Navigation Links
Researchers identify Achilles heel of common childhood tumor

BOSTON, Mass. (Oct. 19, 2008) Researchers have discovered a mechanism for the rapid growth seen in infantile hemangioma, the most common childhood tumor.

The tumors, which are made up of proliferating blood vessels, affect up to 10 percent of children of European descent, with girls more frequently afflicted than boys. The growths appear within days of birthmost often as a single, blood-red lump on the head or facethen grow rapidly in the ensuing months. The development of infantile hemangioma slows later in childhood, and most tumors disappear entirely by the end of puberty. However, while the tumors are benign, they can cause disfigurement or clinical complications. This new research offers hope for the most severe of these cases, pointing at a potential, non-invasive treatment for the condition.

These findings, the result of a collaboration between scientists from Harvard Medical School and the Harvard School of Dental Medicine, Children's Hospital Boston, and the de Duve Institute at the Catholique University of Louvain in Brussels, will be published October 19 in Nature Medicine.

In this study, researchers looked at tissue isolated from nine distinct hemangioma tumors. They found that the endothelial cells that lined the affected blood vessels were all derived from the same abnormal cell. Like other tumors, hemangiomas are caused by the abnormal proliferation of tissue. Since no other type of cell within the tissue displayed the same self-replicating tendency, the scientists concluded that the endothelial cells were the source of the tumors' growth.

Looking further, the team discovered that the endothelial cells behaved as if they were activated by a hormone called vascular endothelial growth factor (VEGF). VEGF usually binds to a specific receptor, one that sits on the outskirts of the cell and prevents VEGF from telling the cell to proliferate. However, the researchers found that at least two gene mutations were capable of setting off a chain of events that ultimately stymied those receptors. That allowed VEGF to trigger unchecked growth in the endothelial cells.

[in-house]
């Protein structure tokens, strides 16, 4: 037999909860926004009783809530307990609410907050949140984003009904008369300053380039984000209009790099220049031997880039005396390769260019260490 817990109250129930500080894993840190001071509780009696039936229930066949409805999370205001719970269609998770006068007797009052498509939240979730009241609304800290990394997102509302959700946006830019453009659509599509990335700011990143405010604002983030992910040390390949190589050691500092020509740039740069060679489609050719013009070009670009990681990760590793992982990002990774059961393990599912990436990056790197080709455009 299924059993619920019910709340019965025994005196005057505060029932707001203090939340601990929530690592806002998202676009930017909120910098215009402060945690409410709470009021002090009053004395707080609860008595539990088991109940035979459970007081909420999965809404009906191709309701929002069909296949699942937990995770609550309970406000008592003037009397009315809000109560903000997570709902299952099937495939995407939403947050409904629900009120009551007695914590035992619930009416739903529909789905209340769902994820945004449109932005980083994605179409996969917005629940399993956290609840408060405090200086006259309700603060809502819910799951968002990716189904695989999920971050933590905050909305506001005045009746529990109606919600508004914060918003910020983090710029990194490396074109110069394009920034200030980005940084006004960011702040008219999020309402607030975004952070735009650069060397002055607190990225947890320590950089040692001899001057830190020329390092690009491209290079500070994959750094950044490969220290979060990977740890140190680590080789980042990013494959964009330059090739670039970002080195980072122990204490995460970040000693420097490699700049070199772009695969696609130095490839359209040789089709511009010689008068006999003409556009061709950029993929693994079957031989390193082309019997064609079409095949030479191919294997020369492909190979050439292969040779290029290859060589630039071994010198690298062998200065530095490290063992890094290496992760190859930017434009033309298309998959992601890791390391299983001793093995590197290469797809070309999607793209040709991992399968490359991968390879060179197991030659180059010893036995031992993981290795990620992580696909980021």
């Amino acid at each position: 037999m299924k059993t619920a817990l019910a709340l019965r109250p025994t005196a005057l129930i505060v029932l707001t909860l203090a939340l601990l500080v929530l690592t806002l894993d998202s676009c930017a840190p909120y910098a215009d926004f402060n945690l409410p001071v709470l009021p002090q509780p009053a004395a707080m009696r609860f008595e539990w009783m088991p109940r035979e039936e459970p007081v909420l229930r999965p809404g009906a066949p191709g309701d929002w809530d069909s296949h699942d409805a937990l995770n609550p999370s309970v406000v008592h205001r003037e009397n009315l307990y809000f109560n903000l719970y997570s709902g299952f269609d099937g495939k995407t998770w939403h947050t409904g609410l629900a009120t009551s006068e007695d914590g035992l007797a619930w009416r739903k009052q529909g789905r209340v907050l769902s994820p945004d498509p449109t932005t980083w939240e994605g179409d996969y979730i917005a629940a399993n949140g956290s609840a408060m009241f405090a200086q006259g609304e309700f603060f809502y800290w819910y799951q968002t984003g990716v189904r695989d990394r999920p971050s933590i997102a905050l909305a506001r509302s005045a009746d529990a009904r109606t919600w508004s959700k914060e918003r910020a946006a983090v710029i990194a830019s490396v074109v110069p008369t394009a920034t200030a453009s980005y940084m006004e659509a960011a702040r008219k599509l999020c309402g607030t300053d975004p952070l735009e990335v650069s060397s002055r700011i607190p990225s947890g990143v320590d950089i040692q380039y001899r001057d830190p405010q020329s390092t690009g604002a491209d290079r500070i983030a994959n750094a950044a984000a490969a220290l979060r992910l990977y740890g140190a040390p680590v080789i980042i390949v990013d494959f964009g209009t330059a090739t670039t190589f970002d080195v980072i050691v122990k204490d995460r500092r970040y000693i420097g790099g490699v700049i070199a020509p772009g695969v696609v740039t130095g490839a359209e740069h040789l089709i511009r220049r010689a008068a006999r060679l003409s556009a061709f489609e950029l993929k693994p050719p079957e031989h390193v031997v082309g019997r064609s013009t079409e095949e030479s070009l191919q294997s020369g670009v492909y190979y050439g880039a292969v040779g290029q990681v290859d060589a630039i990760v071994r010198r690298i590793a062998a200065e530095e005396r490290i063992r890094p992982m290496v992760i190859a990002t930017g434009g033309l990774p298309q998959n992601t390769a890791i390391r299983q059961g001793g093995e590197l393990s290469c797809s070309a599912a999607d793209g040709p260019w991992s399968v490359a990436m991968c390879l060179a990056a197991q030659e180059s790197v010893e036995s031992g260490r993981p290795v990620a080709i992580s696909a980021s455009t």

These findings open up new treatment options, according to study leader Bjorn R. Olsen, the Hersey Professor of Cell Biology at Harvard Medical School and Professor of Developmental Biology and Dean for Research at Harvard School of Dental Medicine. "What the data suggests is that any therapy that is directed against vascular endothelial growth factor anti-VEGF therapy is the rational therapy to use in these tumors," says Olsen.

This will be good news to the many children and families affected by the disorder. Though most cases have little impact on children's lives and many cases even go unnoticed, Olsen estimates that 10 percent of infantile hemangioma sufferers experience significant side-effects. These can include psychological stress brought on by the social challenges of disfigurement, as well as physical complications caused by large, badly-placed tumors that obstruct vision, respiration, or other bodily functions.

Anti-VEGF therapies have already been approved for other conditions, including macular degeneration and certain types of cancer. The next step for Olsen's team is to get approval to test these therapies in clinical trials.